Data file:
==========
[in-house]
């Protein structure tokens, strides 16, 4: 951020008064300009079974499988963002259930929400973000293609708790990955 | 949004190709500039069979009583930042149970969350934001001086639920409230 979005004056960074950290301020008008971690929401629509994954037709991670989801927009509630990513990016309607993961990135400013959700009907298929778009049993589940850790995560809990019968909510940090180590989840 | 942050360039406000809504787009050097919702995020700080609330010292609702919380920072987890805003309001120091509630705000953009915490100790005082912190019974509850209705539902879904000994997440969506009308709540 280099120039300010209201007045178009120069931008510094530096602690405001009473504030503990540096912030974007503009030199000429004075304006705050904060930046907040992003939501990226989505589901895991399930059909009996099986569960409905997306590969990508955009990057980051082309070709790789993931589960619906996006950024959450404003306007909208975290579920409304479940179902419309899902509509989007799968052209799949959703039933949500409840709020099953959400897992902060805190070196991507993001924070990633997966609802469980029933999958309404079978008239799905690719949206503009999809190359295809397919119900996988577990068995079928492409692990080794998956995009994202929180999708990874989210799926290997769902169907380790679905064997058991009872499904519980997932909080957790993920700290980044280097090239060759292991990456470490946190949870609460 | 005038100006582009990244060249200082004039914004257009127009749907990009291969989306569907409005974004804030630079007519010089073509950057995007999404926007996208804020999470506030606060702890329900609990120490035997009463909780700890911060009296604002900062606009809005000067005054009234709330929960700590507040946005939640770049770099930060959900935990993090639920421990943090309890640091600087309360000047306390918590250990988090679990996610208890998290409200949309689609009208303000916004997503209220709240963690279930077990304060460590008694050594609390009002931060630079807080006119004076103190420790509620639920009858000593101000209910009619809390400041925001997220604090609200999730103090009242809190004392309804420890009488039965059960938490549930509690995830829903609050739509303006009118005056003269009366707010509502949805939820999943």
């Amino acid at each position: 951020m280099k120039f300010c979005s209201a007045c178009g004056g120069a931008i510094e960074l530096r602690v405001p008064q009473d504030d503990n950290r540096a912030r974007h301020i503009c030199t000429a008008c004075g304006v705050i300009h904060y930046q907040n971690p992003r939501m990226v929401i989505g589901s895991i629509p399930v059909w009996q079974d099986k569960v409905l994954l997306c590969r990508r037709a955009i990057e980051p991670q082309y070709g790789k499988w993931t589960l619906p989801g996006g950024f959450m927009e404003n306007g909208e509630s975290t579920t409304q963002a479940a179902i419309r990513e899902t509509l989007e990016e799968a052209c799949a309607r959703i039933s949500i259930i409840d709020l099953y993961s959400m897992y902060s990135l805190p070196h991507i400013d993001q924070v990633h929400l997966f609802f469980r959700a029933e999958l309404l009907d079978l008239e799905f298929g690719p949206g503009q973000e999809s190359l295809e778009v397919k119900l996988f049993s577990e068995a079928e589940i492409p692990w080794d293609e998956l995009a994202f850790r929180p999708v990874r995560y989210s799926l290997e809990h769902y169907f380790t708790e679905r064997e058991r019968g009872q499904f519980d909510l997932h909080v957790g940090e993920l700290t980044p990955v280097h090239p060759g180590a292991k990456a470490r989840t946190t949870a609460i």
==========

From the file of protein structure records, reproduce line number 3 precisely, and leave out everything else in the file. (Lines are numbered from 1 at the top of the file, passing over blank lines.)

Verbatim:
């Amino acid at each position: 951020m280099k120039f300010c979005s209201a007045c178009g004056g120069a931008i510094e960074l530096r602690v405001p008064q009473d504030d503990n950290r540096a912030r974007h301020i503009c030199t000429a008008c004075g304006v705050i300009h904060y930046q907040n971690p992003r939501m990226v929401i989505g589901s895991i629509p399930v059909w009996q079974d099986k569960v409905l994954l997306c590969r990508r037709a955009i990057e980051p991670q082309y070709g790789k499988w993931t589960l619906p989801g996006g950024f959450m927009e404003n306007g909208e509630s975290t579920t409304q963002a479940a179902i419309r990513e899902t509509l989007e990016e799968a052209c799949a309607r959703i039933s949500i259930i409840d709020l099953y993961s959400m897992y902060s990135l805190p070196h991507i400013d993001q924070v990633h929400l997966f609802f469980r959700a029933e999958l309404l009907d079978l008239e799905f298929g690719p949206g503009q973000e999809s190359l295809e778009v397919k119900l996988f049993s577990e068995a079928e589940i492409p692990w080794d293609e998956l995009a994202f850790r929180p999708v990874r995560y989210s799926l290997e809990h769902y169907f380790t708790e679905r064997e058991r019968g009872q499904f519980d909510l997932h909080v957790g940090e993920l700290t980044p990955v280097h090239p060759g180590a292991k990456a470490r989840t946190t949870a609460i």